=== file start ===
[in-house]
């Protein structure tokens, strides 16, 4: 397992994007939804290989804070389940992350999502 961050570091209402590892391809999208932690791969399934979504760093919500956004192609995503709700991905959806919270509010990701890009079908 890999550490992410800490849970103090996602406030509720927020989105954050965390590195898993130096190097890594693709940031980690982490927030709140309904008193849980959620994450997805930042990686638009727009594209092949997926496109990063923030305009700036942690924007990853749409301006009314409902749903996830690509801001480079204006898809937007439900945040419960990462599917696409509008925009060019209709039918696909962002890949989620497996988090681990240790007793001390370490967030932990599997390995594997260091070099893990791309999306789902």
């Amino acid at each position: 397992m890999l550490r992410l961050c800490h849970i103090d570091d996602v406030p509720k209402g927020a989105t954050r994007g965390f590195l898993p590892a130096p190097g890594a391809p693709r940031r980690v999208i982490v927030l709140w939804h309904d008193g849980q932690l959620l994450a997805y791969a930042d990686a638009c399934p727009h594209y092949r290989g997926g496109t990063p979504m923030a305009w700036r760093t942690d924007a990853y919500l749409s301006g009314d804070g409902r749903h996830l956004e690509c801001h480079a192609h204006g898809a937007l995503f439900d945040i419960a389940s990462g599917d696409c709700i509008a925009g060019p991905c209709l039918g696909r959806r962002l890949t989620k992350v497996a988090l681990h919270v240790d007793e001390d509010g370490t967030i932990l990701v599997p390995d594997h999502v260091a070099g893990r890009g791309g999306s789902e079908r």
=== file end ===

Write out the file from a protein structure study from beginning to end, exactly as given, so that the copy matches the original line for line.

[in-house]
């Protein structure tokens, strides 16, 4: 397992994007939804290989804070389940992350999502 961050570091209402590892391809999208932690791969399934979504760093919500956004192609995503709700991905959806919270509010990701890009079908 890999550490992410800490849970103090996602406030509720927020989105954050965390590195898993130096190097890594693709940031980690982490927030709140309904008193849980959620994450997805930042990686638009727009594209092949997926496109990063923030305009700036942690924007990853749409301006009314409902749903996830690509801001480079204006898809937007439900945040419960990462599917696409509008925009060019209709039918696909962002890949989620497996988090681990240790007793001390370490967030932990599997390995594997260091070099893990791309999306789902």
């Amino acid at each position: 397992m890999l550490r992410l961050c800490h849970i103090d570091d996602v406030p509720k209402g927020a989105t954050r994007g965390f590195l898993p590892a130096p190097g890594a391809p693709r940031r980690v999208i982490v927030l709140w939804h309904d008193g849980q932690l959620l994450a997805y791969a930042d990686a638009c399934p727009h594209y092949r290989g997926g496109t990063p979504m923030a305009w700036r760093t942690d924007a990853y919500l749409s301006g009314d804070g409902r749903h996830l956004e690509c801001h480079a192609h204006g898809a937007l995503f439900d945040i419960a389940s990462g599917d696409c709700i509008a925009g060019p991905c209709l039918g696909r959806r962002l890949t989620k992350v497996a988090l681990h919270v240790d007793e001390d509010g370490t967030i932990l990701v599997p390995d594997h999502v260091a070099g893990r890009g791309g999306s789902e079908r």